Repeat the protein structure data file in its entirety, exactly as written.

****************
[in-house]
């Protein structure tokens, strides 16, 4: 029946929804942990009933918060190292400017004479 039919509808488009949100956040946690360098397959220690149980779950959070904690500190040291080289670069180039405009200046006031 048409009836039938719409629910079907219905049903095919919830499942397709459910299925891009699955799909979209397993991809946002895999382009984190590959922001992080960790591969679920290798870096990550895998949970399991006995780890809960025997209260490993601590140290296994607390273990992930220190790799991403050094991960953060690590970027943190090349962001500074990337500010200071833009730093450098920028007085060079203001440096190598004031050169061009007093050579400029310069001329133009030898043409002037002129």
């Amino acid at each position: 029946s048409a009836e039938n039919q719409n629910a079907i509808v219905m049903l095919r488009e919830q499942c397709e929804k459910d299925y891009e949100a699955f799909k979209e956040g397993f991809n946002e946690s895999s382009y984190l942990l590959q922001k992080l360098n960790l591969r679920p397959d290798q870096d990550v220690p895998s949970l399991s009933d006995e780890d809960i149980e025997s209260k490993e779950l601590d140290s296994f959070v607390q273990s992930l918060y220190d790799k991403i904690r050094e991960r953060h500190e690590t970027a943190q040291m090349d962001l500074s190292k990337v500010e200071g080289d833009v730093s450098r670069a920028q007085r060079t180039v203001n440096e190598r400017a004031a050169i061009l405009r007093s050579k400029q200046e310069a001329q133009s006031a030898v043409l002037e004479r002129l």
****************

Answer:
[in-house]
């Protein structure tokens, strides 16, 4: 029946929804942990009933918060190292400017004479 039919509808488009949100956040946690360098397959220690149980779950959070904690500190040291080289670069180039405009200046006031 048409009836039938719409629910079907219905049903095919919830499942397709459910299925891009699955799909979209397993991809946002895999382009984190590959922001992080960790591969679920290798870096990550895998949970399991006995780890809960025997209260490993601590140290296994607390273990992930220190790799991403050094991960953060690590970027943190090349962001500074990337500010200071833009730093450098920028007085060079203001440096190598004031050169061009007093050579400029310069001329133009030898043409002037002129």
């Amino acid at each position: 029946s048409a009836e039938n039919q719409n629910a079907i509808v219905m049903l095919r488009e919830q499942c397709e929804k459910d299925y891009e949100a699955f799909k979209e956040g397993f991809n946002e946690s895999s382009y984190l942990l590959q922001k992080l360098n960790l591969r679920p397959d290798q870096d990550v220690p895998s949970l399991s009933d006995e780890d809960i149980e025997s209260k490993e779950l601590d140290s296994f959070v607390q273990s992930l918060y220190d790799k991403i904690r050094e991960r953060h500190e690590t970027a943190q040291m090349d962001l500074s190292k990337v500010e200071g080289d833009v730093s450098r670069a920028q007085r060079t180039v203001n440096e190598r400017a004031a050169i061009l405009r007093s050579k400029q200046e310069a001329q133009s006031a030898v043409l002037e004479r002129l």